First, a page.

The Hagans View: Who Else Has a New Respect for Capital Preservation Strategies?

by on August 18, 2009 | Updated December 15, 2009

“The first rule of investing is don’t lose money; the second rule is don’t forget Rule No. 1.”

Those who took Mr. Buffett’s words to heart were better protected in the past year’s drawdowns than those of us who chased returns. Of course, asset allocation’s reputation as the basic capital preservation tool has taken quite a beating, the naysayers claiming “correlations go to one in times of stress” and “buy and hold is dead.”

The Legendary Warren BuffettBut correlations didn’t actually go to one, of course–they simply got closer to one. Correlations between international and domestic equities did increase as the markets plummeted, but correlations between other asset classes (e.g., treasuries vs. equities, gold vs. equities) actually decreased. Many other correlations (e.g., high quality corporate bonds vs. equities) didn’t decrease, but they still stayed relatively low. The bottom line is, asset allocation during the recent market crashes didn’t work as well as many people hoped, but it still performed pretty well as a basic capital preservation tool.

The Point Where Investing Performance Meets “Human”

Asset allocation also acts as a buffer against stupid mistakes. Many of us recently learned (or re-learned) two important facts of “behavioral investing”:

Of course, many investors integrated these facts into their investing strategies at precisely the wrong time (selling equities and going into cash or bonds at the March lows), forgetting another Warren Buffett gem that would have served them well:

“Be fearful when others are greedy, and be greedy when others are fearful.”

The father of value investing, Benjamin GrahamStill, even those who “timed” the market at precisely the wrong time, are probably sleeping better through the recent roller coaster rides of Mr. Market. An asset allocation strategy with a bias towards capital preservation is a boon to those of us whose emotions affect our investing (hint: that’s pretty much all of us). Say you’ve recently switched to a “Ben Graham portfolio” of 50/50 asset allocation between high-grade investment bond ETFs and US equity ETFs. If the S&P gains 20% in a month, you feel fine–your portfolio is up by 10%. You probably feel more than “half as happy” as your friend with the all-equities portfolio. But if the S&P has a 30% drawdown, you feel less than “half as panicked” as your friend with the all-equities portfolio. And your asset allocation ensures you’re less likely to do something stupid–like sell all of your equities and go to cash–and instead encourages you to do something smart: rebalance when one asset class swings to an extreme relative to the other asset class.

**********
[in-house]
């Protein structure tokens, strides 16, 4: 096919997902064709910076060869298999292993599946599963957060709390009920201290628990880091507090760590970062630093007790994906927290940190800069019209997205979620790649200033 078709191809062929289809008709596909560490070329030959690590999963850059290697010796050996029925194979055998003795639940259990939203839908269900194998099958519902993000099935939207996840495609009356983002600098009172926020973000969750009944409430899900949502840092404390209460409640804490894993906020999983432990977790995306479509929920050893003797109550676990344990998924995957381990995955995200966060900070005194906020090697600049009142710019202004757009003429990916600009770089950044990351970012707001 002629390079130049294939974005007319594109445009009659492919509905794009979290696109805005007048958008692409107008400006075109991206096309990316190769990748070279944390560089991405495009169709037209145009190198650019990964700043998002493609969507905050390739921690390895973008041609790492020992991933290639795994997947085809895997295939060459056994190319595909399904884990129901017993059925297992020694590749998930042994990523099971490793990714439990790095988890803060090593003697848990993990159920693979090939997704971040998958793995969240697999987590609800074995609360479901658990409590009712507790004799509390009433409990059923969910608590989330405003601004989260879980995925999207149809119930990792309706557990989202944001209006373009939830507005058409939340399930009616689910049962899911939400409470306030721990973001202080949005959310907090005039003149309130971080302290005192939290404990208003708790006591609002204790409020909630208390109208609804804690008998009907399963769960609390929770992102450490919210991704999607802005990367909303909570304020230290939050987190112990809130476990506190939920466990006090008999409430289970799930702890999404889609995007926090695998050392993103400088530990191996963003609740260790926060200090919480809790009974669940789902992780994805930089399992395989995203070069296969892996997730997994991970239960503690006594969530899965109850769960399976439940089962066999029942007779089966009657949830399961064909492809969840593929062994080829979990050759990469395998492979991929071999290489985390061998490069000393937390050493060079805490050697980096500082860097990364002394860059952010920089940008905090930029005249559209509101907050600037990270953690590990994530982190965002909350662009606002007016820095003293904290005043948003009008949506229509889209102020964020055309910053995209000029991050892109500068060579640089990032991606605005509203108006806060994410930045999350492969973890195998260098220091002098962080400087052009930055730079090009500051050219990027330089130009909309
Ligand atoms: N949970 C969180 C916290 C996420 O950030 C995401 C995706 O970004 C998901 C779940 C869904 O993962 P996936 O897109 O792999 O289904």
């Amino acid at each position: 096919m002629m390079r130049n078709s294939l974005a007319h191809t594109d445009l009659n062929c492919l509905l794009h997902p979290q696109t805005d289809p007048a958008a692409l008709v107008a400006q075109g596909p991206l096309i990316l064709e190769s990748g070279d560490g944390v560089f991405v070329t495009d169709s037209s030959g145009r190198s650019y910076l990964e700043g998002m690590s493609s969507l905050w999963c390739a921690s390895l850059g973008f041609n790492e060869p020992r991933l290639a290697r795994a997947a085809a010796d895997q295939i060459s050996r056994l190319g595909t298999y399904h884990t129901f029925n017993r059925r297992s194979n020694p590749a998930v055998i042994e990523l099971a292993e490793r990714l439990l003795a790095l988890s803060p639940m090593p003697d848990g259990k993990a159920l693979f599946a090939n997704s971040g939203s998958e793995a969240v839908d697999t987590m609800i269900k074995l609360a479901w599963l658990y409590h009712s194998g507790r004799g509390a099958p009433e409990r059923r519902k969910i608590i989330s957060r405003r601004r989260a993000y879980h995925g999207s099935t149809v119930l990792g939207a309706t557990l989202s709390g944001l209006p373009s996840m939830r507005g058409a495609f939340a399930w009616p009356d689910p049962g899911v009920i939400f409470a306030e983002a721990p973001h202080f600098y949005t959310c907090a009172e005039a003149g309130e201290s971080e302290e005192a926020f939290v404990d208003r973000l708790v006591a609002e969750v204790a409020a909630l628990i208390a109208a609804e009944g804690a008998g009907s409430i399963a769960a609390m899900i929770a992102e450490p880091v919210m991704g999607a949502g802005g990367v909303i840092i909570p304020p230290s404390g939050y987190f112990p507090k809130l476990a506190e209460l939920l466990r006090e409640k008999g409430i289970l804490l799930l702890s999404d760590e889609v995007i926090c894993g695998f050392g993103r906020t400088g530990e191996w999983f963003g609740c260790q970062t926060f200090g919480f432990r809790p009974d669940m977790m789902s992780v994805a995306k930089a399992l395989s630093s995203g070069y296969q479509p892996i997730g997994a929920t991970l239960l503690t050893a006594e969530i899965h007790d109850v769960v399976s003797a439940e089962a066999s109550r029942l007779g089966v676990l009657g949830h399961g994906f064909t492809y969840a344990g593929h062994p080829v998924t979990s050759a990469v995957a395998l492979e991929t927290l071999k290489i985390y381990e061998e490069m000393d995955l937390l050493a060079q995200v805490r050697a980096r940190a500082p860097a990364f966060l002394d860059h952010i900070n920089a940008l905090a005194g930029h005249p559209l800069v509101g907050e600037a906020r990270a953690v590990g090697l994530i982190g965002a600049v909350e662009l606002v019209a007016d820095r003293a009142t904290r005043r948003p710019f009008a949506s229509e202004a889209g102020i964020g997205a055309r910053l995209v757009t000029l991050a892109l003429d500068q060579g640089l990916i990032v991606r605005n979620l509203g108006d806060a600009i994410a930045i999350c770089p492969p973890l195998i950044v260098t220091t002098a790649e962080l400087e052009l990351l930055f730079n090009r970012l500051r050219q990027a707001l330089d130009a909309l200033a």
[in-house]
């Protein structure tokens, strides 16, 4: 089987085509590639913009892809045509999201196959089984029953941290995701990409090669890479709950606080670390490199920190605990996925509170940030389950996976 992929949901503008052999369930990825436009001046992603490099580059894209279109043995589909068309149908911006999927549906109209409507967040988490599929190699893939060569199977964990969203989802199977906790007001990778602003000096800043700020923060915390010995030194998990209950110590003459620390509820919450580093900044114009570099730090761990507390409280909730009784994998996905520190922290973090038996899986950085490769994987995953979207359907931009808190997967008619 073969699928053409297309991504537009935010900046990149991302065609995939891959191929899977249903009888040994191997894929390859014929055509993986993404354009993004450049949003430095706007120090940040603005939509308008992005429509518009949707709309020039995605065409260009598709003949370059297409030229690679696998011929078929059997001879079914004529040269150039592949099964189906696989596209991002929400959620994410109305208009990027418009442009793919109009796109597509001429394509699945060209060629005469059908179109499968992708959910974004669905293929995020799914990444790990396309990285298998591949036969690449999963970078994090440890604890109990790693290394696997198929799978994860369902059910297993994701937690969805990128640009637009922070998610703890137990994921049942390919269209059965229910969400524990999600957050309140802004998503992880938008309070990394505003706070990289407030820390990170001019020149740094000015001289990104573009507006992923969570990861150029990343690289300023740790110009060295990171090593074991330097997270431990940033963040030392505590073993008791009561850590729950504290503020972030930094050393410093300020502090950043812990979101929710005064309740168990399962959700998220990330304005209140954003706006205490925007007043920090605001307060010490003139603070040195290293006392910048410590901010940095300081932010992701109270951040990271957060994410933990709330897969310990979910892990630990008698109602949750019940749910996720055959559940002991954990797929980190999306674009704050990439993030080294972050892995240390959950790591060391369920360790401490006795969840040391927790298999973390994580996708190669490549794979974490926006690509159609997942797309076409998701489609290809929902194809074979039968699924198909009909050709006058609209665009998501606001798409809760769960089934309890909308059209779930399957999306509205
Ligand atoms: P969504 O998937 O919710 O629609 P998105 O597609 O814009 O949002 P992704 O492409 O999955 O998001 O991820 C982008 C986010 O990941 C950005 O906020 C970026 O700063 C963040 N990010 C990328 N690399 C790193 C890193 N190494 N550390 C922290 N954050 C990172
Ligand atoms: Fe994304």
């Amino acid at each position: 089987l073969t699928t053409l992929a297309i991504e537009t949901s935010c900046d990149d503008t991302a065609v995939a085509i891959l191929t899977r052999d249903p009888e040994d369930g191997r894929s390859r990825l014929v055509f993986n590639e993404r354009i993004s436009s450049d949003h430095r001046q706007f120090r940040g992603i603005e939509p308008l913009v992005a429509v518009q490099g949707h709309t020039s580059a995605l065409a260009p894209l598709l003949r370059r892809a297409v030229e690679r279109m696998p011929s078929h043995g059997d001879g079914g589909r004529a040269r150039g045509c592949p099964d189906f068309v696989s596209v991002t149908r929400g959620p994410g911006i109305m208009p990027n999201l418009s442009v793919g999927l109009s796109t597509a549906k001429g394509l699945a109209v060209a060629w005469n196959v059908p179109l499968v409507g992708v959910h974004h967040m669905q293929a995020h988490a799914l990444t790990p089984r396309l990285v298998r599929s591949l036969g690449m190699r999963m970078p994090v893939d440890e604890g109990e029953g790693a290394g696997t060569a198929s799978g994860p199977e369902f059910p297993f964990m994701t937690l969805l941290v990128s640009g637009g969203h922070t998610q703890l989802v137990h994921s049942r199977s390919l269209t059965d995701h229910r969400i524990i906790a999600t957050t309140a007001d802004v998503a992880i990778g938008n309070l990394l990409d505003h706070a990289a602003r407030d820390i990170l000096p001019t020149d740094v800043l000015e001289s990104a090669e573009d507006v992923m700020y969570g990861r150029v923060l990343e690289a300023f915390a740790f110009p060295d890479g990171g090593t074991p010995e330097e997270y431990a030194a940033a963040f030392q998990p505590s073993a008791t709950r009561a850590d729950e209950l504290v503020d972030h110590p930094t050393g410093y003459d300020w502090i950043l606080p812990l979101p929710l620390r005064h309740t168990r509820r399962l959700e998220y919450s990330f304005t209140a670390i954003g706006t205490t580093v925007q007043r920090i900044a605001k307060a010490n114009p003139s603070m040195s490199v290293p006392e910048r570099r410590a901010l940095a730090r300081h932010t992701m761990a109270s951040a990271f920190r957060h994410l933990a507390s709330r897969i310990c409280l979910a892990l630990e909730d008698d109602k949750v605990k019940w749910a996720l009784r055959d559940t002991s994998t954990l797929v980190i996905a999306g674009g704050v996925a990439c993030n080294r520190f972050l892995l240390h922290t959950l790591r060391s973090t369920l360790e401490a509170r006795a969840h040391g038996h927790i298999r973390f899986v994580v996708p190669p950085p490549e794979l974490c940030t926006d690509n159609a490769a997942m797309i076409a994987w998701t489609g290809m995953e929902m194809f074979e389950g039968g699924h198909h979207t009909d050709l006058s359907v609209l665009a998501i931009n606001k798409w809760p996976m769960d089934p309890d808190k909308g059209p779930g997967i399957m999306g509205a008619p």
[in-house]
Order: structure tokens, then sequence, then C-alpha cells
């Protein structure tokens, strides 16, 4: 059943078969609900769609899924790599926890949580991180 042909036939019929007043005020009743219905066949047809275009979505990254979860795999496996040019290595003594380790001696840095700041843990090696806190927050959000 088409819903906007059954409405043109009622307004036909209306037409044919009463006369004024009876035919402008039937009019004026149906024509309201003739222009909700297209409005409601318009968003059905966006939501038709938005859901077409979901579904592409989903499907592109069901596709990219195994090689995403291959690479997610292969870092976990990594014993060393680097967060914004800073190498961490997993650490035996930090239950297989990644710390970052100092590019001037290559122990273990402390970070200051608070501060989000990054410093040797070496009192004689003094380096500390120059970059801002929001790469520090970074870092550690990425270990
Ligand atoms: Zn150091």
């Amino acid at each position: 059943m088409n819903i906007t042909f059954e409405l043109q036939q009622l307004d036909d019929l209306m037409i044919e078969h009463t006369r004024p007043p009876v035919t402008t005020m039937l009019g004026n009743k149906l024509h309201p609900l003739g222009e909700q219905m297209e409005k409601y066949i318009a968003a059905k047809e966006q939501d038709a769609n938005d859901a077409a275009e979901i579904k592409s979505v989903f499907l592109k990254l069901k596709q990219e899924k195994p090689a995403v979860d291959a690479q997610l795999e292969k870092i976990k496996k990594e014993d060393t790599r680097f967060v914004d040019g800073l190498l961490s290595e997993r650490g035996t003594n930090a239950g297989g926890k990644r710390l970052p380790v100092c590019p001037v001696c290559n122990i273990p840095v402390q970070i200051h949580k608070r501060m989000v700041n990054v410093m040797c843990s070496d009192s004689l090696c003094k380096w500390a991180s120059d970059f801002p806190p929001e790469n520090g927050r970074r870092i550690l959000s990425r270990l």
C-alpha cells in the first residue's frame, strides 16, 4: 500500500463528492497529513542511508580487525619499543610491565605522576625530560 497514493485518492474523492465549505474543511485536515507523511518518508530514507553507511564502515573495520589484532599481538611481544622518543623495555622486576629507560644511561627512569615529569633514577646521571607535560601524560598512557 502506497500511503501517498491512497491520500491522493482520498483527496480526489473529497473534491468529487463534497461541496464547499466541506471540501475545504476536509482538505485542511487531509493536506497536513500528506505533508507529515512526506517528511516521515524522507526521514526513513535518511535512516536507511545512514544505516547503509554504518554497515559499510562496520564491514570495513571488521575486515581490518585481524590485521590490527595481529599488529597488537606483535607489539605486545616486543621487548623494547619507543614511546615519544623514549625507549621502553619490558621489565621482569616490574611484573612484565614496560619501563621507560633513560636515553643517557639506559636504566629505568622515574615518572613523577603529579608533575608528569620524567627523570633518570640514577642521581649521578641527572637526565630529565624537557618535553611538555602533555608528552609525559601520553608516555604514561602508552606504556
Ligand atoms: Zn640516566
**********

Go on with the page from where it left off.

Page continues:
So Who’s Taken Their Medicine–And Who Hasn’t?

This bias towards avoiding loss–rather than maximizing gains–requires a shift in the investor’s mindset. When capital preservation is priority number one, the investor puts an increased focus on issues like inflation, expenses, and savings–as opposed to “chasing returns”. And if you think this is only an issue for less sophisticated retail investors, think again; a recent article by Stephen T. McClellan shows that even institutional investors are not immune to “behavioral investing traps” that stray away from a focus on capital preservation:

California’s largest pension fund, Calpers, incurred an almost $60 billion loss in its investment portfolio amidst the state’s current financial crisis, similar to many college endowment funds, investing billions in high-risk private equity, hedge funds, emerging markets, real estate, and toxic assets. But in Calpers case, it seems to have learned nothing about risk from that debacle. In appointing a new head of investments, its strategy now is to pursue further high-risk investments, such as junk bonds and California real estate, to seek higher returns in order to make up the loss. Calpers is not humbled or taking a more cautious approach as the strategy should have been all along. It is still not focused on protection of capital.

Makes you feel good about the future of cash-strapped pension plans, doesn’t it?

The good news is, it’s never too late. If you haven’t made capital preservation a priority in your long term portfolio, now is a perfect time to convert to being a true believer in conservative asset allocation (check out “How to Build a Simple and Effective All-ETF Portfolio” in the ETFdb Library if you want to do so with ETFs). The current market levels seem to have priced in the certainty a robust economic recovery next year, and any deviation will probably make for some pretty nasty volatility. If you can acknowledge how much a major drawdown hurts–and reflect that in your portfolio–I predict you’ll sleep a lot more soundly over the next few years. And you’ll avoid doing anything too stupid.

Disclosure: No positions at time of writing.